[HS2 ‘about capacity, not speed’ say Leeds council chiefs, Richard Beecham, Yorkshire Post, 17 October 2018]

The council’s portfolio holder for regeneration, transport and planning, Richard Lewis, said: “In 2011, (then-transport secretary) Philip Hammond talked about the network and how it would create better links. “I feel frustrated that the debate has since become a narrow one about high speed technology. It’s about rail capacity and that is what is important for this city.”

The idea that HS2 is about ‘Leeds rail capacity’, ‘West Yorkshire rail capacity’, or ‘solving rail gridlock’, is nonsensical. Rail capacity across northern England is restricted by short trains, substandard signalling, and poor track layouts. Building HS2 would address none of these issues.

West Yorkshire Railplan 7, Figure 10

Network Rail, Northern RUS, May 2011, year 2024 train formation assumptions, Leeds routes

Written by beleben

October 22, 2018 at 9:49 am

Posted in Leeds, Politics, Railways

£24 billion is not enough

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Transport for the North ‘today released its latest research into the boost Northern powerhouse rail could give local economies’, the Liverpool Echo reported.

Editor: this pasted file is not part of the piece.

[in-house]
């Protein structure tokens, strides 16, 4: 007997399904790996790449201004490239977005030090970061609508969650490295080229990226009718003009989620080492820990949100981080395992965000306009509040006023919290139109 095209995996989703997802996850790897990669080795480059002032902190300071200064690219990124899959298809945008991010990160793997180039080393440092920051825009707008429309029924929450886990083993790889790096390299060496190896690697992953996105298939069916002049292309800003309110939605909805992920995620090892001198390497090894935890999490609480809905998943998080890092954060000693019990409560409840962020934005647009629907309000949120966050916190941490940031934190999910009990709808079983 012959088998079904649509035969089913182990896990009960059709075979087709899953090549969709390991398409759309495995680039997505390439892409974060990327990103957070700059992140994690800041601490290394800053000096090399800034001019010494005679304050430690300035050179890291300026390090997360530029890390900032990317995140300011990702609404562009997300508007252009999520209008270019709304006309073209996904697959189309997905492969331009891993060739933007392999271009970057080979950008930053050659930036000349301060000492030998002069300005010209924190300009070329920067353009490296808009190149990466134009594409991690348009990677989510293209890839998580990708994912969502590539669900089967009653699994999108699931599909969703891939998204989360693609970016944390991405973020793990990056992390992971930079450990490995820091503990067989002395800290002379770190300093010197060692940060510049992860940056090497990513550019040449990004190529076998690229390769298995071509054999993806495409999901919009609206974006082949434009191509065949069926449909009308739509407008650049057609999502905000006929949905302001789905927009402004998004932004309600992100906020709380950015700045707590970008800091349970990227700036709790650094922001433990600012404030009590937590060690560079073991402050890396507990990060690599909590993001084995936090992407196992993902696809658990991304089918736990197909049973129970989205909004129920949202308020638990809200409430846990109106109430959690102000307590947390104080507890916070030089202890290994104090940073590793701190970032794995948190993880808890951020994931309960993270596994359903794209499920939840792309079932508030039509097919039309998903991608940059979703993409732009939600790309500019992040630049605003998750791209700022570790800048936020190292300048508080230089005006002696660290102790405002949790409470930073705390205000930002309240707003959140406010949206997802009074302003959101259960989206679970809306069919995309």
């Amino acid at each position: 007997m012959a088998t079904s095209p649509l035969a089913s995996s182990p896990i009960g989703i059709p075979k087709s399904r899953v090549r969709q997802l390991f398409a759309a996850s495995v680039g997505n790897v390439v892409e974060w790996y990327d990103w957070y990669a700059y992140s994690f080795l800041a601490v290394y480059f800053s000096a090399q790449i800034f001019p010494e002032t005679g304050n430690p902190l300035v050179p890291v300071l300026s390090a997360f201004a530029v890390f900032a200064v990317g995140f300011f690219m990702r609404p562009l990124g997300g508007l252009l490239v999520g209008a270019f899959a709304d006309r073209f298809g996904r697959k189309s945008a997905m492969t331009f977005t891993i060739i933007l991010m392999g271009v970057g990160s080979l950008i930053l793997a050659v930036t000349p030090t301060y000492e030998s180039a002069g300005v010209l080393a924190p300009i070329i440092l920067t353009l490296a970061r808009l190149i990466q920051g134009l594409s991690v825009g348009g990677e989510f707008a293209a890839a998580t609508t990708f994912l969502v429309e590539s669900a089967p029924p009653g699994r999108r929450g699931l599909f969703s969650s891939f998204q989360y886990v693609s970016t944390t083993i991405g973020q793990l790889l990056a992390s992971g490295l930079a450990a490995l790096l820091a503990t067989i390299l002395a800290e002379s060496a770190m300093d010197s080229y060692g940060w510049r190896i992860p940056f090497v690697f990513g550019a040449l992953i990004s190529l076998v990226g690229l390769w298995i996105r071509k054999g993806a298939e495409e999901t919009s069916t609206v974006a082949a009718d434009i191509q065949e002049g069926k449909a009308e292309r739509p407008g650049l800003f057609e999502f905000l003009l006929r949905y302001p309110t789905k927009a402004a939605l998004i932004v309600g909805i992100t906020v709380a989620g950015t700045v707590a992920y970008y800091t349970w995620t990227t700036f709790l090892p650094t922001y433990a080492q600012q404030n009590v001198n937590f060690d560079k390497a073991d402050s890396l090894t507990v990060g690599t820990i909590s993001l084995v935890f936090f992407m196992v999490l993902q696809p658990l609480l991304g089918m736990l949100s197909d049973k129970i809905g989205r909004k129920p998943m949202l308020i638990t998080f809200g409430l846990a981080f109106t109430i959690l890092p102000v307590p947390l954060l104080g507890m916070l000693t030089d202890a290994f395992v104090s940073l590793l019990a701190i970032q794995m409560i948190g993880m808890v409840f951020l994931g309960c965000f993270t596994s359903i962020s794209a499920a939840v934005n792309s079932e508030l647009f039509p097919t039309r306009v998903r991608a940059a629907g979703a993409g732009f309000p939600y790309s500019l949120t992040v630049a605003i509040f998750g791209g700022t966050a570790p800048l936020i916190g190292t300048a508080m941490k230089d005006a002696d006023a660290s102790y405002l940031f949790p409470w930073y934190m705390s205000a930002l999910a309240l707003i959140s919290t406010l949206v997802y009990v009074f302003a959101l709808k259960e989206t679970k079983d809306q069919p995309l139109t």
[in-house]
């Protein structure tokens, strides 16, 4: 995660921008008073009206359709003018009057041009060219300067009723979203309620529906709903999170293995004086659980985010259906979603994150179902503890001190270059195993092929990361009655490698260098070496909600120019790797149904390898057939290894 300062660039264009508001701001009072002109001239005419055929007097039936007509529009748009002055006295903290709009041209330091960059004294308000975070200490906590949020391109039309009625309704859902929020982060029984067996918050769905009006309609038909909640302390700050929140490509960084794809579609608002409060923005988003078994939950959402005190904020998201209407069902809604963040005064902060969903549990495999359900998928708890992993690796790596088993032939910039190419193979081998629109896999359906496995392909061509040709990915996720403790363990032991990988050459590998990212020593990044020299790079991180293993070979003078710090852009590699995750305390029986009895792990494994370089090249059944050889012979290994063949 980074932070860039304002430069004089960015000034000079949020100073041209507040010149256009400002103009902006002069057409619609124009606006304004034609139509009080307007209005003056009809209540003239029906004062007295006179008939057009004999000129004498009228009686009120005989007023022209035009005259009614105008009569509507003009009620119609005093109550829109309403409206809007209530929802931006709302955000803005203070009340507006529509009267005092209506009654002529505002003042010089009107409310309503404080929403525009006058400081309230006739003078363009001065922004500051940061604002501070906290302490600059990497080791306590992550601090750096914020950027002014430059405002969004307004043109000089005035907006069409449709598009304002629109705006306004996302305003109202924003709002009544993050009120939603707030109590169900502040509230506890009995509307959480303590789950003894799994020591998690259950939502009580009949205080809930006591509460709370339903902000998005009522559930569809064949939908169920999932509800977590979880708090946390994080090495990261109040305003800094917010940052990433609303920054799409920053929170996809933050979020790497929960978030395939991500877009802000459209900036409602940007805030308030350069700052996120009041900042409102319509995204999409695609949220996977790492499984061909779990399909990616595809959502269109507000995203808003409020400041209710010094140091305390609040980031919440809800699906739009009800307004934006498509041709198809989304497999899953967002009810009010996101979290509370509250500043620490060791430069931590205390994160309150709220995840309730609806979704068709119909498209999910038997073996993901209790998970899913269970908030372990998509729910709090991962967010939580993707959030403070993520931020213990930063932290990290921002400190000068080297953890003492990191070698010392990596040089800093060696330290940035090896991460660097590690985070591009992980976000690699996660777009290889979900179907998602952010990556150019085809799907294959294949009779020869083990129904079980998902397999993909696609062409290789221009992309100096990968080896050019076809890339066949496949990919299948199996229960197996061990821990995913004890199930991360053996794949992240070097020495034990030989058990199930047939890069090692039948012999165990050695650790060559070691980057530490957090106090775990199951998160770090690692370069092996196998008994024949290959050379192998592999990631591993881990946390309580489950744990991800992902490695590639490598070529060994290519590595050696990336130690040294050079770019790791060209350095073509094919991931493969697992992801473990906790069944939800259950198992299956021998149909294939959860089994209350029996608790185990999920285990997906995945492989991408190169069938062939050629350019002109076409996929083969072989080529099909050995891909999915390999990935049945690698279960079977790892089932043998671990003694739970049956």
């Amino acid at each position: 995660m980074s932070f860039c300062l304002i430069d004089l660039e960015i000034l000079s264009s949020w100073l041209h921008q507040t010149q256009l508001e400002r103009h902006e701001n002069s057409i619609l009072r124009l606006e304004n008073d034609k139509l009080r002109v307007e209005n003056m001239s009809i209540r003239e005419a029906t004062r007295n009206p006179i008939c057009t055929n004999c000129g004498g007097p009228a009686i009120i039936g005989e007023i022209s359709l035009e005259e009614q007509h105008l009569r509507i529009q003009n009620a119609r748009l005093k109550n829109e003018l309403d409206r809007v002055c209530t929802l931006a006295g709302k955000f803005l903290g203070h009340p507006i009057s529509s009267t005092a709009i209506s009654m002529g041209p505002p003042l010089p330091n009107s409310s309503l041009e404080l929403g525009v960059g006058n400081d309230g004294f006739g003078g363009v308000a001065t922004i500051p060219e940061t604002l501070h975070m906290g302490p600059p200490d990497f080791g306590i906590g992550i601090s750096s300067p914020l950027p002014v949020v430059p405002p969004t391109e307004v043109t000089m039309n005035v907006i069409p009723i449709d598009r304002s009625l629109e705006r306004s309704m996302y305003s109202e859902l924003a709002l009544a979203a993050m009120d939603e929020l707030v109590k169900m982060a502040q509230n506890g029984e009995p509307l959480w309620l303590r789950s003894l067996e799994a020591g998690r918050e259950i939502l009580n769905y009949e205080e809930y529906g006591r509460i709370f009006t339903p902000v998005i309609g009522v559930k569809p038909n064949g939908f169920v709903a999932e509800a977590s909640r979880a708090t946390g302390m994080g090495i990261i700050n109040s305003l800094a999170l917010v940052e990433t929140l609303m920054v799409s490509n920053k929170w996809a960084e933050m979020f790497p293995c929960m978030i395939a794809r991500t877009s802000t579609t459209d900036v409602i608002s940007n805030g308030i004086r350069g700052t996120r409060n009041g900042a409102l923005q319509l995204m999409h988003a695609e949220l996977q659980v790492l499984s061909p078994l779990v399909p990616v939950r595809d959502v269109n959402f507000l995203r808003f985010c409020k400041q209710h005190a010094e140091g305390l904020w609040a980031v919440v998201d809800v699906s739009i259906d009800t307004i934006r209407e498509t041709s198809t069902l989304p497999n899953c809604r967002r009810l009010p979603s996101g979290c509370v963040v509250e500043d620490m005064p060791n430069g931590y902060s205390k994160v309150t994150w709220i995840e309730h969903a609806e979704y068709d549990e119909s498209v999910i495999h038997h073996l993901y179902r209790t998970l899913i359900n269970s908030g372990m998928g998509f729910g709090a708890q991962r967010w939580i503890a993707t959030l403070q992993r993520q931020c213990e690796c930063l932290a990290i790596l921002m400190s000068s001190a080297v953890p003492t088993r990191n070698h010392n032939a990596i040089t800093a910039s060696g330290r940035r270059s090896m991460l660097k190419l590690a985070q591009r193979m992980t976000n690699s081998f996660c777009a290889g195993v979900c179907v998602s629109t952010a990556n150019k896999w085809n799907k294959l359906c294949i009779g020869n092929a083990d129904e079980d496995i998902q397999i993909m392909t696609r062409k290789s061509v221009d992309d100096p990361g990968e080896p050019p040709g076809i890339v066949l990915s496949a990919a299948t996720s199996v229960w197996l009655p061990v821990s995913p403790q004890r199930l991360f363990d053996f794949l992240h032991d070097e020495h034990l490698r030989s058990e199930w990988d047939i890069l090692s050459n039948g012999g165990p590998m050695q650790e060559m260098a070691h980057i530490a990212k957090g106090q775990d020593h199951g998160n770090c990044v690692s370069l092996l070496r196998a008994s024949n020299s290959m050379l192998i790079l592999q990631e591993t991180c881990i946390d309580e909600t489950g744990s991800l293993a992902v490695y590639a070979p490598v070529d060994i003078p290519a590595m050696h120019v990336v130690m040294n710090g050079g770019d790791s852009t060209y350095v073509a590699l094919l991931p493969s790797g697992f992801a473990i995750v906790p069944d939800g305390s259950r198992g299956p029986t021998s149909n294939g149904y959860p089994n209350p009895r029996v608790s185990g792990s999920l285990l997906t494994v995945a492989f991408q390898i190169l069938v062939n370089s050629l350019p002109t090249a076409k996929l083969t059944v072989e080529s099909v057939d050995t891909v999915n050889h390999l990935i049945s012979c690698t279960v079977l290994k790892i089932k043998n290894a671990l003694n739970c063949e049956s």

Tim Wood with Chris Grayling MP

[Liverpool Echo, 17 Oct 2018]

[Tim Wood, programme director at Transport for the North,] said the National Infrastructure Commission had positively assessed the plans.

He said: £24bn is their estimate [of the cost of Northern powerhouse rail]. We know it will cost a little bit more than that.

Liverpool Echo, Liverpool NPR could take decades, 16 Jan 2018

'New rail line means better job prospects - if you are willing to commute for up to three hours a day', Ian Johnson, Newcastle Chronicle, 17 Oct 2018

Written by beleben

October 17, 2018 at 2:54 pm